• 85,425 litres of liquor and 316 vehicles were seized

At the forefront, Nitish Kumar has again exhorted that no one in Bihar will be allowed to drink liquor. He has also come out and blamed the deaths on the ignorance of the people who consumed spurious liquor. So much so that they challenged the grant of bails to the accused under the act. This, however, was dismissed by the Supreme Court owing to the massive clogging of state jails and the fact that around 15 Patna High Court judges were dealing only with such cases. Popular opinion suggests that these Hooch tragedies are the result of the unregulated sale of the same on the black market, thus leaving illicit liquor as the only substitute.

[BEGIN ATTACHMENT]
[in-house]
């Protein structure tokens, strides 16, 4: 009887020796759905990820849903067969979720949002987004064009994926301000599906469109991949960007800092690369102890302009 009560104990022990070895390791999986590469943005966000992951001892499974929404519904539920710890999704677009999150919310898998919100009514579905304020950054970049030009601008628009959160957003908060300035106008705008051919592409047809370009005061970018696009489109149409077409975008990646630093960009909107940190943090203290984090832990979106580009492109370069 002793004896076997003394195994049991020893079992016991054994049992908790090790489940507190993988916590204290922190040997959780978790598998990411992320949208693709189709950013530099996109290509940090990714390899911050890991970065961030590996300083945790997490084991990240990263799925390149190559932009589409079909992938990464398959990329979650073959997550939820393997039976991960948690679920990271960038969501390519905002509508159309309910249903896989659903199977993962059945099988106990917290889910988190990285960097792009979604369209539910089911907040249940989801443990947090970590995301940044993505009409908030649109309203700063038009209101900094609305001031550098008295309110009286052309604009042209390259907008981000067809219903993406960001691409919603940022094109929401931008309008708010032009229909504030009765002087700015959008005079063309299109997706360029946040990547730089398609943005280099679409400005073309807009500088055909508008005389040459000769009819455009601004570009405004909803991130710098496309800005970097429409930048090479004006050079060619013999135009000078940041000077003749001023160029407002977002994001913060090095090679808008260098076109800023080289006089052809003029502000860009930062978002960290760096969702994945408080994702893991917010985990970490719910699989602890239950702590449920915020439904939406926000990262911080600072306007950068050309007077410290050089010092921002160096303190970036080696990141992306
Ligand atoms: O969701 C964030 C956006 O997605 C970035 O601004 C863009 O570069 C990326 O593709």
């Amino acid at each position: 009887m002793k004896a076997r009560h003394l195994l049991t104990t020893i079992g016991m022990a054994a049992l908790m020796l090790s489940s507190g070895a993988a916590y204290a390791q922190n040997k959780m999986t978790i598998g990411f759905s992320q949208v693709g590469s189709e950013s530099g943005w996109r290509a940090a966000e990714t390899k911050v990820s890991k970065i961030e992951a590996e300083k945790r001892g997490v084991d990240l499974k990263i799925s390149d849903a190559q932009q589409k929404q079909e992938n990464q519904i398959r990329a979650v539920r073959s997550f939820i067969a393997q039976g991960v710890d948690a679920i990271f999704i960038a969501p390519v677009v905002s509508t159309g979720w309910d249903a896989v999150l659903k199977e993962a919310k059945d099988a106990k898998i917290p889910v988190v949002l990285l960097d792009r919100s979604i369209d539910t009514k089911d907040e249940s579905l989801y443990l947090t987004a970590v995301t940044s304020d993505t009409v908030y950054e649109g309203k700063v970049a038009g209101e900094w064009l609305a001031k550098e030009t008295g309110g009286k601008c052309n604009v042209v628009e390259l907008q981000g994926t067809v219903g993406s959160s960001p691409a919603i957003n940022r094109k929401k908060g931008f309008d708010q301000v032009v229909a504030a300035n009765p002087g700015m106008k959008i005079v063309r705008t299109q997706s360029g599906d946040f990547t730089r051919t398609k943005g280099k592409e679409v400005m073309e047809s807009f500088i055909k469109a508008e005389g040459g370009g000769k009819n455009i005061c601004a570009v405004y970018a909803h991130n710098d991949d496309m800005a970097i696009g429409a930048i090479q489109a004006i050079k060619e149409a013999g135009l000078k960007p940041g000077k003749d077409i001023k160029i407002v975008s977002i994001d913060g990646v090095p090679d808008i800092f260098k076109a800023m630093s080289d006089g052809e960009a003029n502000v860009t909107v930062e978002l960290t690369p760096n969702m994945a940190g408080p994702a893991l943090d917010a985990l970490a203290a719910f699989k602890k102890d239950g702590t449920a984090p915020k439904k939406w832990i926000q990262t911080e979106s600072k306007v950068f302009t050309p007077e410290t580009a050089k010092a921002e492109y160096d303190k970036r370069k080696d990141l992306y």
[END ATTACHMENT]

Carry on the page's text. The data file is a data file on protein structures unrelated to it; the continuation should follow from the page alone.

Shades of Opinion

In November 2021 the Confederation of Indian Alcoholic Beverage Companies (CIABC) said,

“Bihar is paying a heavy price for its prohibition policy because of availability of spurious liquor, hooch deaths, a rise of liquor mafias and huge loss of government revenues”. It also said that stringent prohibition laws in Bihar seriously put the private sector in jeopardy.

As reported by The Hindu, CIABC also said

“In the last five years of prohibition Bihar government incurred loss of possible ₹30-35,000 crore revenue. It was because of revenue crunch that Bihar’s position in the development index in comparison to other States has been far behind”.

State Chief of BJP Sanjay Jaiswal went all out and questioned the implementation of the law while admitting that the intentions of the government were pure. He also hinted at the consensus between the police and liquor traders. This led to a minor fracas, owing to the fact that BJP is a coalition partner of Nitish Kumar's JD(U).